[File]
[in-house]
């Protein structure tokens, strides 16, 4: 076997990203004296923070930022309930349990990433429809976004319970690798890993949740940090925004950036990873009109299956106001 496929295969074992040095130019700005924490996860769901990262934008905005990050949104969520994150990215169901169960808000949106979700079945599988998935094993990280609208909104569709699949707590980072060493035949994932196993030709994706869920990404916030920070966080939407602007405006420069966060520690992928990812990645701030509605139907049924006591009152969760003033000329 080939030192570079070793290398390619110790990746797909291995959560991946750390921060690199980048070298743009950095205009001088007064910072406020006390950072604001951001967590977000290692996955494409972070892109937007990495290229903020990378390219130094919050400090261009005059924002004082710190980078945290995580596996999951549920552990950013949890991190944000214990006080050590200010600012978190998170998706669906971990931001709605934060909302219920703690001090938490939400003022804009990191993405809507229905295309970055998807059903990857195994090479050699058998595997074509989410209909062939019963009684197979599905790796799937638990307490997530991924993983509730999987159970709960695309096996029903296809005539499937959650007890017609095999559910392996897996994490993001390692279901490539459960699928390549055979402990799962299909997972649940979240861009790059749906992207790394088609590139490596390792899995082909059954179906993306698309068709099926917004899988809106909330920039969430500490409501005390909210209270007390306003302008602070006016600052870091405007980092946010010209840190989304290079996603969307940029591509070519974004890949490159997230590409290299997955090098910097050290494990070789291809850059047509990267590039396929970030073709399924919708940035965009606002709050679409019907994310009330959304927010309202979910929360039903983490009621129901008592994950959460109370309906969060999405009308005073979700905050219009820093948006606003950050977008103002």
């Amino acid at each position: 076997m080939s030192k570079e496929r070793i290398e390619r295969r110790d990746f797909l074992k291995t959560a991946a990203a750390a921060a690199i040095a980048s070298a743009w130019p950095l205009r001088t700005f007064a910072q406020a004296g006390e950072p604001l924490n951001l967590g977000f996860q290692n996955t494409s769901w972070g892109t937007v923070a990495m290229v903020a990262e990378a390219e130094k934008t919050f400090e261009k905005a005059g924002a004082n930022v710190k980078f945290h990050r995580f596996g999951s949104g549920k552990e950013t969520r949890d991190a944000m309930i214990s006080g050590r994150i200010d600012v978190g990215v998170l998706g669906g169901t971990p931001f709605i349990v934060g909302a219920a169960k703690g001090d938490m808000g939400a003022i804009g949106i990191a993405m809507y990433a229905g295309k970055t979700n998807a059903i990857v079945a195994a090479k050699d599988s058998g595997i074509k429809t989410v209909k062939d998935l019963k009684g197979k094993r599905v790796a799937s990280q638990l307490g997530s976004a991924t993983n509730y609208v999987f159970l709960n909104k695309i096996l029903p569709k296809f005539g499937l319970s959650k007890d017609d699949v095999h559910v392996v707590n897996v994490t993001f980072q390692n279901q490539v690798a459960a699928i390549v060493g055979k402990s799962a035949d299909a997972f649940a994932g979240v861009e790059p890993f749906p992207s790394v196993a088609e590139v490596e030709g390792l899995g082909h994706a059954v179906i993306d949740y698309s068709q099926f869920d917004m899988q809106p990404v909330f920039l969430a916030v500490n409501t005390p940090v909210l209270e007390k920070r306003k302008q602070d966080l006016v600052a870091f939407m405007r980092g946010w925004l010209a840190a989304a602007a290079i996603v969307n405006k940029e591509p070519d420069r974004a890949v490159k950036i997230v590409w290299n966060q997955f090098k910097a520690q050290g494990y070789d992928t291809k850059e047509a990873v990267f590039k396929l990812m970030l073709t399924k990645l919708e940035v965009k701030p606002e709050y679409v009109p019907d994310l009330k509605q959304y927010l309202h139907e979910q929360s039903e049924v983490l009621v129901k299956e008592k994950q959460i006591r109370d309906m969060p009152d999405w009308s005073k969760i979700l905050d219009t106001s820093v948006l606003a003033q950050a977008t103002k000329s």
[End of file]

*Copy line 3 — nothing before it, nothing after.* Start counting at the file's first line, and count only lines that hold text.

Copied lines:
């Amino acid at each position: 076997m080939s030192k570079e496929r070793i290398e390619r295969r110790d990746f797909l074992k291995t959560a991946a990203a750390a921060a690199i040095a980048s070298a743009w130019p950095l205009r001088t700005f007064a910072q406020a004296g006390e950072p604001l924490n951001l967590g977000f996860q290692n996955t494409s769901w972070g892109t937007v923070a990495m290229v903020a990262e990378a390219e130094k934008t919050f400090e261009k905005a005059g924002a004082n930022v710190k980078f945290h990050r995580f596996g999951s949104g549920k552990e950013t969520r949890d991190a944000m309930i214990s006080g050590r994150i200010d600012v978190g990215v998170l998706g669906g169901t971990p931001f709605i349990v934060g909302a219920a169960k703690g001090d938490m808000g939400a003022i804009g949106i990191a993405m809507y990433a229905g295309k970055t979700n998807a059903i990857v079945a195994a090479k050699d599988s058998g595997i074509k429809t989410v209909k062939d998935l019963k009684g197979k094993r599905v790796a799937s990280q638990l307490g997530s976004a991924t993983n509730y609208v999987f159970l709960n909104k695309i096996l029903p569709k296809f005539g499937l319970s959650k007890d017609d699949v095999h559910v392996v707590n897996v994490t993001f980072q390692n279901q490539v690798a459960a699928i390549v060493g055979k402990s799962a035949d299909a997972f649940a994932g979240v861009e790059p890993f749906p992207s790394v196993a088609e590139v490596e030709g390792l899995g082909h994706a059954v179906i993306d949740y698309s068709q099926f869920d917004m899988q809106p990404v909330f920039l969430a916030v500490n409501t005390p940090v909210l209270e007390k920070r306003k302008q602070d966080l006016v600052a870091f939407m405007r980092g946010w925004l010209a840190a989304a602007a290079i996603v969307n405006k940029e591509p070519d420069r974004a890949v490159k950036i997230v590409w290299n966060q997955f090098k910097a520690q050290g494990y070789d992928t291809k850059e047509a990873v990267f590039k396929l990812m970030l073709t399924k990645l919708e940035v965009k701030p606002e709050y679409v009109p019907d994310l009330k509605q959304y927010l309202h139907e979910q929360s039903e049924v983490l009621v129901k299956e008592k994950q959460i006591r109370d309906m969060p009152d999405w009308s005073k969760i979700l905050d219009t106001s820093v948006l606003a003033q950050a977008t103002k000329s």